The other disciples did not know about Judas’ unbelieving heart, but “Jesus knew from the beginning who they were who did not believe, and who would betray Him” (6:64b). When Peter told Jesus, “We have come to believe and know that You are the Christ, the Son of the living God” (6:69), this does not mean Judas had believed in Jesus as the Christ, the Son of the Living God. Peter was not aware of Judas’ unbelieving heart at the time he said this. But Jesus new of Judas’ unbelief (6:64b, 70-71; 13:10-11; 17:12).
Another argument in favor of Judas being an unbeliever is seen in John 13:27 where we are told, “Now after the piece of bread, Satan entered him.” Judas’ persistent unbelief toward Christ allowed Satan to enter his body and take control of him so he could do his evil work “quickly” (13:27). The fact that “Satan entered Judas” also lends support that Judas was an unbeliever because only unbelievers can be possessed by Satan or demons. Believers have Jesus indwelling them through His Holy Spirit and He promises never to leave them nor forsake them (cf. Romans 8:11; I Corinthians 6:19; Galatians 2:20; Hebrews 13:5; I John 4:4).
II. “10 Jesus said to him, ‘He who is bathed needs only to wash his feet, but is completely clean; and you are clean, but not all of you.’11 For He knew who would betray Him; therefore He said, ‘You are not all clean.’ ” John 13:10-11
When Jesus got up from the Last Supper to wash His disciples’ feet (13:1-7), Simon Peter refused to let Jesus wash his feet (13:8a) perhaps because he did not want Jesus to degrade Himself by performing such a lowly task reserved for slaves. Christ responds to Peter by telling him, “If I don’t cleanse you from the effects of sin (dirt on your feet), you can have no part (fellowship) with Me” (13:8b). Peter responds, “If fellowship with You, Lord, depends on cleansing, then wash not only my feet but my hands and head, too” (13:9)!
In the first century, there were no bathing facilities in small houses. So a person had to go to a public bathhouse to bathe. When invited to a meal, a person would first go to the public bathhouse and bathe, and then put on clean clothing, anoint himself with fresh oil, and proceed to the home where he would be served a meal. On the way from the bathhouse to the home, the guest’s feet got dirty. Hence, the host provided a basin of water so that the one who already had a bath and cleansed his entire body could sponge the dirt off his feet.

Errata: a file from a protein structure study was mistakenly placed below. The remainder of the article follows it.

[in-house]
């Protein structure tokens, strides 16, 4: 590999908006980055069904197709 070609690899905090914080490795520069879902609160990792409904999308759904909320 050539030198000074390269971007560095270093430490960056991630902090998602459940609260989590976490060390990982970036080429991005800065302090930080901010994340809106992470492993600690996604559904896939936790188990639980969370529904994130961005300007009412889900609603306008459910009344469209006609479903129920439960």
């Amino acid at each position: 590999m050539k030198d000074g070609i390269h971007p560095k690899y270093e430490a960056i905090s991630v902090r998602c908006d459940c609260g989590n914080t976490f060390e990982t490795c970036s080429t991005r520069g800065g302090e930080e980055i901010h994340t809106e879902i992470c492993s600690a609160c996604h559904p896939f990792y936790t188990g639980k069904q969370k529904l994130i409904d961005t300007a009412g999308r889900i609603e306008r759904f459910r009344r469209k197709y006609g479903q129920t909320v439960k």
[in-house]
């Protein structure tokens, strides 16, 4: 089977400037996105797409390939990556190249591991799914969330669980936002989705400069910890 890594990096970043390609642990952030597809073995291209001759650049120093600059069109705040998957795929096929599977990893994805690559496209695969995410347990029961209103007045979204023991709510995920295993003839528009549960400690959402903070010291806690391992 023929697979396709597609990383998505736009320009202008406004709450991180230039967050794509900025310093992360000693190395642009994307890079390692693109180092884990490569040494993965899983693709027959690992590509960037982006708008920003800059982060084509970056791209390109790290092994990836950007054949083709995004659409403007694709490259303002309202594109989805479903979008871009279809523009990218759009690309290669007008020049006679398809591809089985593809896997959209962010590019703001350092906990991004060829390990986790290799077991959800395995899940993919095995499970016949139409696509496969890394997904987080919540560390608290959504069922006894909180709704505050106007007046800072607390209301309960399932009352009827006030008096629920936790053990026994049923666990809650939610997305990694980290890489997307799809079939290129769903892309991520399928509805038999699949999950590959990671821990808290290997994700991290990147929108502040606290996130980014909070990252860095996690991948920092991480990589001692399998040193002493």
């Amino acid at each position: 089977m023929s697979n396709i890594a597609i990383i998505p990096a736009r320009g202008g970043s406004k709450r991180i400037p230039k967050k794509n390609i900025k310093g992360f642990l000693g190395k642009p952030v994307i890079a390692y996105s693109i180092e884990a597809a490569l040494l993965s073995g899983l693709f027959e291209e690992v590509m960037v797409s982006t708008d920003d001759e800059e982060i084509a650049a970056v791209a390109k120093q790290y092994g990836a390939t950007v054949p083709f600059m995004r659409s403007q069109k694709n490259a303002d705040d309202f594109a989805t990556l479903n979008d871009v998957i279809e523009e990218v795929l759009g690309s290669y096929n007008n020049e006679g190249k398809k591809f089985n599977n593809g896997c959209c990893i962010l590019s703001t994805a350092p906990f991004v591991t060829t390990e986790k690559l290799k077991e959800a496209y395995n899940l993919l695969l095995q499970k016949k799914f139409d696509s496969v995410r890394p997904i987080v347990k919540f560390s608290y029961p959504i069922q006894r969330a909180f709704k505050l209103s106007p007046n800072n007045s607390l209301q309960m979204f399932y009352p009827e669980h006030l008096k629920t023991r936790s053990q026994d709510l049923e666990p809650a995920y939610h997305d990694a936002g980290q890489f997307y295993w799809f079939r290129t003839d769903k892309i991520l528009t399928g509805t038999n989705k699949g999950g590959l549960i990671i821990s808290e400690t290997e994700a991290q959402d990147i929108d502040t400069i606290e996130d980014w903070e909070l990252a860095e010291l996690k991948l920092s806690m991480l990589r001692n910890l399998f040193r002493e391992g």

Jesus is referring to two types of cleansing when He says, “He who is bathed needs only to wash his feet, but is completely clean; and you are clean, but not all of you” (13:10). The first type of cleansing refers to the complete cleansing of regeneration which takes place at the moment of faith in Jesus (cf. Titus 3:5; Revelation 1:5). This is seen in the word “bathed” (λούω) which refers to bathing the entire body. This verb is in the perfect tense which conveys the idea of a permanent cleansing that has continuing results to the present. A person only needs one complete bath spiritually. This is a one-time experience. The Holy Spirit performs this complete cleansing at the moment of faith in Jesus for eternal life. Some believers think they need to be totally bathed over and over again. They fail to understand that God’s water or soap is guaranteed for eternity. Once you believe in Christ, you will need the second type of cleansing that He speaks of next.